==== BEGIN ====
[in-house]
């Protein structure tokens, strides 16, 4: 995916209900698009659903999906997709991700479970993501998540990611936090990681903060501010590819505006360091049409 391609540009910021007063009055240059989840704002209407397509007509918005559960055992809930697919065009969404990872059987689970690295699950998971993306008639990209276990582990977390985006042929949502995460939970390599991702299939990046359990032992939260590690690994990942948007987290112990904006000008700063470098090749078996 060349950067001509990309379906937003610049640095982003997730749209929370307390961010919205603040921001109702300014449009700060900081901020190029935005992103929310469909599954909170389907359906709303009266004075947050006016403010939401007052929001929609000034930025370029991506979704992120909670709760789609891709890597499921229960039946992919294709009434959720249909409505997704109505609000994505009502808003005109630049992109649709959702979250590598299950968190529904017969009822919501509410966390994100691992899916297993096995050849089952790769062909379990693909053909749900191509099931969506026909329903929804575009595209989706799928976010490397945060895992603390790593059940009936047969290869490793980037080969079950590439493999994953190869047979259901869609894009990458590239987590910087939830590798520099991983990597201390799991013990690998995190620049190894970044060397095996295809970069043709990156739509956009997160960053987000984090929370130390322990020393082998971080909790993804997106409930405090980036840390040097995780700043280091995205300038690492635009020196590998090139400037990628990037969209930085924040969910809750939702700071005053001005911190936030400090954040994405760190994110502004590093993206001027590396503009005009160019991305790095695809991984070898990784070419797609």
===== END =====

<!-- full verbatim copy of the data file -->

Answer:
[in-house]
């Protein structure tokens, strides 16, 4: 995916209900698009659903999906997709991700479970993501998540990611936090990681903060501010590819505006360091049409 391609540009910021007063009055240059989840704002209407397509007509918005559960055992809930697919065009969404990872059987689970690295699950998971993306008639990209276990582990977390985006042929949502995460939970390599991702299939990046359990032992939260590690690994990942948007987290112990904006000008700063470098090749078996 060349950067001509990309379906937003610049640095982003997730749209929370307390961010919205603040921001109702300014449009700060900081901020190029935005992103929310469909599954909170389907359906709303009266004075947050006016403010939401007052929001929609000034930025370029991506979704992120909670709760789609891709890597499921229960039946992919294709009434959720249909409505997704109505609000994505009502808003005109630049992109649709959702979250590598299950968190529904017969009822919501509410966390994100691992899916297993096995050849089952790769062909379990693909053909749900191509099931969506026909329903929804575009595209989706799928976010490397945060895992603390790593059940009936047969290869490793980037080969079950590439493999994953190869047979259901869609894009990458590239987590910087939830590798520099991983990597201390799991013990690998995190620049190894970044060397095996295809970069043709990156739509956009997160960053987000984090929370130390322990020393082998971080909790993804997106409930405090980036840390040097995780700043280091995205300038690492635009020196590998090139400037990628990037969209930085924040969910809750939702700071005053001005911190936030400090954040994405760190994110502004590093993206001027590396503009005009160019991305790095695809991984070898990784070419797609």